Judge to consider Gallagher case for absconding
A JUDGE has deferred ruling on whether a prosecution brought against double killer John Gallagher for absconding from custody should be struck out.
Mr Gallagher (46), who killed mother and daughter Annie and Anne Gillespie in the grounds of Sligo General Hospital in 1988, was released from the Central Mental Hospital in Dundrum in Dublin on June 29th last, six weeks after giving himself up.
He was found guilty but insane at his trial in 1989 and had absconded in 2000 after spending 12 years at the facility.
His release in June came with a number of conditions but he has been allowed to visit his mother at her home at Post Office Lane in Lifford, Co Donegal.
A summons for absconding from custody had been issued after he originally left the Central Mental Hospital in 2000. In July this year, the DPP authorised another one, by which time he had been released from the facility. He is now living with his wife and children in Strabane, Co Tyrone.
His prosecution for absconding from custody was before Dublin District Court yesterday. He was not in the courtroom but Judge Catherine Murphy was told that he was “close by”.
Garda Sgt Ivan Howlin told Judge Murphy that on July 7th, he and Garda Michael Lynch travelled to Lifford to serve the summons on Mr Gallagher but he was not present.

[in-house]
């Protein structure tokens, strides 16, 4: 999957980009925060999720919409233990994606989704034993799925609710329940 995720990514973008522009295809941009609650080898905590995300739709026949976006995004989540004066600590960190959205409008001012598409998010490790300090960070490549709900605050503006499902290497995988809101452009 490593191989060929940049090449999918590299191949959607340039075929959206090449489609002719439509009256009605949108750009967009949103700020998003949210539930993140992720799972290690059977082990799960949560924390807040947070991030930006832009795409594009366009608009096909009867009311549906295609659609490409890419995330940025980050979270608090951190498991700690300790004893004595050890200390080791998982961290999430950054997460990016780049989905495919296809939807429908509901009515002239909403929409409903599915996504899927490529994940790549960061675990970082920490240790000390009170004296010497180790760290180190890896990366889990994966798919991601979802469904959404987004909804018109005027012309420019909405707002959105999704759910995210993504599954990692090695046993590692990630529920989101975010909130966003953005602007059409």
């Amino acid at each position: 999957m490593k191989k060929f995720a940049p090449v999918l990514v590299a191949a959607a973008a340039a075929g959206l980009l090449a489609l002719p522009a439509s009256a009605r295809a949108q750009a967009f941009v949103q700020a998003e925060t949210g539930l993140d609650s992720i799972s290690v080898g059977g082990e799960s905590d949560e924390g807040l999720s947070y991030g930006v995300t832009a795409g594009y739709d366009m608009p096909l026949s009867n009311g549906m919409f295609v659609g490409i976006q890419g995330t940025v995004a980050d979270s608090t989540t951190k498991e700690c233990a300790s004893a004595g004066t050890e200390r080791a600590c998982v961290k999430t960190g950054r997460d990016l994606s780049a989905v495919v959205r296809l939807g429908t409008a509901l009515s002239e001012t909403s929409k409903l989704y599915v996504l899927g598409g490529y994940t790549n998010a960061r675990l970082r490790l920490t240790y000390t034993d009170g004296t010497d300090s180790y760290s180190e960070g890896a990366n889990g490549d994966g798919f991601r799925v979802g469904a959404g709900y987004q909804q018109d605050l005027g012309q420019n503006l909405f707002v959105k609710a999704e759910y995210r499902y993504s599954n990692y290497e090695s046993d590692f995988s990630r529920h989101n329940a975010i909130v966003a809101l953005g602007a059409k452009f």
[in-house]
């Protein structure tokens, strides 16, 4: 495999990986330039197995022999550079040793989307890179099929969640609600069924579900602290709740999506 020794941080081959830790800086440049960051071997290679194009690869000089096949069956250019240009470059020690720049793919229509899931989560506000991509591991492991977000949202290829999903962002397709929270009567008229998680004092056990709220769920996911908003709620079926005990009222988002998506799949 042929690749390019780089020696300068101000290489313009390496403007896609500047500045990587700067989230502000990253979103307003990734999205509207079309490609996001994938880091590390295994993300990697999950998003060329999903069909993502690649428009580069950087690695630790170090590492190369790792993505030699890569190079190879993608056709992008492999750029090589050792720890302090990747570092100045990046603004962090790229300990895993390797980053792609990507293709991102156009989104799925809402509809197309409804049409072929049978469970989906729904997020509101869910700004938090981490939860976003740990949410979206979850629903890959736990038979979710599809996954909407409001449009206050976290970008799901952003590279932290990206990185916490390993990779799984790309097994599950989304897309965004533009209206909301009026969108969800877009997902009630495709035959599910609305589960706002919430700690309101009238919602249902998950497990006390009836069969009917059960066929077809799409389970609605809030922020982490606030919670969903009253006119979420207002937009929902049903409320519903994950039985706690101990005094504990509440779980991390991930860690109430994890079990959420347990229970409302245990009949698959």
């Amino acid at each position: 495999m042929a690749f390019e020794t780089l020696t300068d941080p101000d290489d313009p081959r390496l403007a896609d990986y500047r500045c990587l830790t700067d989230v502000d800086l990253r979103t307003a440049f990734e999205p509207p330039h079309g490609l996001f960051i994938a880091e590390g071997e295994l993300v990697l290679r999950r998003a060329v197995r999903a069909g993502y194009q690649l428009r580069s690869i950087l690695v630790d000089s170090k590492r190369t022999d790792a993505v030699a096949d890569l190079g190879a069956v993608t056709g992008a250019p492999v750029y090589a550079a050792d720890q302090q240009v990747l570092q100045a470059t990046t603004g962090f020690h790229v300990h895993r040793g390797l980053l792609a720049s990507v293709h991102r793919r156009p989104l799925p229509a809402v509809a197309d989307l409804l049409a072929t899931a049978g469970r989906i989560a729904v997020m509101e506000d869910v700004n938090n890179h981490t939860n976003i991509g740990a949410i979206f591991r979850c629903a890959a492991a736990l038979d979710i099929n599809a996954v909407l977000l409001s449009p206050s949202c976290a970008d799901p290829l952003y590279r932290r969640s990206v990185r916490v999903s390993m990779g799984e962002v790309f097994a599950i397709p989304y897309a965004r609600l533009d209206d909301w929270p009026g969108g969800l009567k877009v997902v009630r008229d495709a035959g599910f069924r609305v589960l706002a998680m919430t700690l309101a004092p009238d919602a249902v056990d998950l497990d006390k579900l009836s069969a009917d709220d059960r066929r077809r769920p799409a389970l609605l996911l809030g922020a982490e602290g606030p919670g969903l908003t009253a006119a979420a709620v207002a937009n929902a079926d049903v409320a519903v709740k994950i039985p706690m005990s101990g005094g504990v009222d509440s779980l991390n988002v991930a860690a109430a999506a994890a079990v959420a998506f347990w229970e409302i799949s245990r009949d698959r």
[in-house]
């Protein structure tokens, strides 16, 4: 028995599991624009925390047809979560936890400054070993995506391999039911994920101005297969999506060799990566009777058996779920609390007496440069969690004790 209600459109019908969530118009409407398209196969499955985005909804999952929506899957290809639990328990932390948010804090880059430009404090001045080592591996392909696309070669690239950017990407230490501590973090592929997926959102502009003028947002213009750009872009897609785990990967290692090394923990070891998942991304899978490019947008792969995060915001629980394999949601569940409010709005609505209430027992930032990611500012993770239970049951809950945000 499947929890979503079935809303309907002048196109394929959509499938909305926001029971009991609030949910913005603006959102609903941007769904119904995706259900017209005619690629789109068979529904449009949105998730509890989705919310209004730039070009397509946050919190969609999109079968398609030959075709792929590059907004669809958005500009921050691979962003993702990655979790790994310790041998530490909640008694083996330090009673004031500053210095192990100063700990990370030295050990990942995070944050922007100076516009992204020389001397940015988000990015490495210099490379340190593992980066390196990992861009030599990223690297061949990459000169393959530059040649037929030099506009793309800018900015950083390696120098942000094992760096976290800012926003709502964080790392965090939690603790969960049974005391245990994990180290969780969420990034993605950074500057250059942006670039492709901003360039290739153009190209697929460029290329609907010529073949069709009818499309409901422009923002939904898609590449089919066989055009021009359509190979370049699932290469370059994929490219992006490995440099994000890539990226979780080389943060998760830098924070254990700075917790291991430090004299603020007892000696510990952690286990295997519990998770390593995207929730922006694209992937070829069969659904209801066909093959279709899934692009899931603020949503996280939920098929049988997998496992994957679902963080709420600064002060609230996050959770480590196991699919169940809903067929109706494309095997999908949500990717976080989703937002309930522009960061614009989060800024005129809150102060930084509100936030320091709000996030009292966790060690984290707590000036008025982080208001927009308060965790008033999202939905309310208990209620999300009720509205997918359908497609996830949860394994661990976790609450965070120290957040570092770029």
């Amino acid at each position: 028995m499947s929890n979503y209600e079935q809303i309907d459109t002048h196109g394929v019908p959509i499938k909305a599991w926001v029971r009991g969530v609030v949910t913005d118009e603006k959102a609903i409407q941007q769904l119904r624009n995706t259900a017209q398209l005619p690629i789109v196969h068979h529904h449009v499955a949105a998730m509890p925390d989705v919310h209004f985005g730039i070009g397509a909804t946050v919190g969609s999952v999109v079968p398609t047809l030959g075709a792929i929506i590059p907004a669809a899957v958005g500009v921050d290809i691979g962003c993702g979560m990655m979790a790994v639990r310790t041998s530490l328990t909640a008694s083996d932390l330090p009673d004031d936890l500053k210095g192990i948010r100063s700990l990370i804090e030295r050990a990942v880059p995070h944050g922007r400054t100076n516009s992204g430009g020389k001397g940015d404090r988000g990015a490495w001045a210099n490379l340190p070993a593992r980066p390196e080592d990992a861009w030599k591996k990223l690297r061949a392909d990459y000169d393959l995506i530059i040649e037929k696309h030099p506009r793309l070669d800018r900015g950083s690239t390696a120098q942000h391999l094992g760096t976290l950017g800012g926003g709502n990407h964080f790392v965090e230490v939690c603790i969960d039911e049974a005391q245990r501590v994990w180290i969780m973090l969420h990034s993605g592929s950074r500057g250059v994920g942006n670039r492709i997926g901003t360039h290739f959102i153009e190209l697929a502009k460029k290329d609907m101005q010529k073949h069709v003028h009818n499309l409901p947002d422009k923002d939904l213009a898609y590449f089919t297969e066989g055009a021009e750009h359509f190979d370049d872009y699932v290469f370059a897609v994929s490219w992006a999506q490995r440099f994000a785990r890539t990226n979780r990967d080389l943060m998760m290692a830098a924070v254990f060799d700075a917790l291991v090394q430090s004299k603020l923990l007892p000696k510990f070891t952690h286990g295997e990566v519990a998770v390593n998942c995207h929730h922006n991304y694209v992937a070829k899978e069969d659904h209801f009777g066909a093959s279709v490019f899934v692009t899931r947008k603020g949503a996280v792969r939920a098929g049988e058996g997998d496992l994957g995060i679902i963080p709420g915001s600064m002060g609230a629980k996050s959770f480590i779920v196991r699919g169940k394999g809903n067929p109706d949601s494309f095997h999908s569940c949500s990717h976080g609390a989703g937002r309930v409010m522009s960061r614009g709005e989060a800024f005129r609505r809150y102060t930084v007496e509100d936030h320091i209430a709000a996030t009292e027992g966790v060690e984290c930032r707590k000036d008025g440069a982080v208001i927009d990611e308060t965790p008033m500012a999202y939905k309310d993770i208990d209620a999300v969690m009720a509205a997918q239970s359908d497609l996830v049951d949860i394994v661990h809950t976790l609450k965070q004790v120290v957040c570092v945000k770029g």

Garda Sgt Howlin said some of the Gallaghers still lived there and a business operates at Post Office Lane. He also thought Mr Gallagher still had links to the family’s transport business. He said he spoke to Christopher Gallagher, the accused’s brother, for about half an hour. He said Christopher made a phone call and assured him that he would give the summons to John Gallagher. He said the summons was in an envelope that was left with Christopher.
Christopher Gallagher told the court that he did not know what the envelope contained. He said John Gallagher regularly came over the Border to visit their mother but added that he had no connections with any Gallagher business operating out of Post Office Lane.
He also told the court that when the gardaí arrived he was shocked as it was about 10 days after his brother had been released from the hospital in Dundrum. “I thought this was over. I was amazed when these two gentlemen arrived,” he said.
“They never told me what it was. They told me it was documentation that was important that John had to get,” he said.
He said that when the gardaí arrived he phoned John Gallagher’s house in Strabane but was told by his sister-in-law that he had gone out with their children.
Defence solicitor Dara Robinson argued that the summons was not correctly served in accordance with the District Court’s rules. He said the Lifford address is no longer John Gallagher’s home or place of work and he asked the court to strike out the case. He said John Gallagher had not used that Donegal address since the 1980s. Since then he has had two addresses, the Central Mental Hospital and his current one in the North.
Judge Murphy said she would give her decision next week.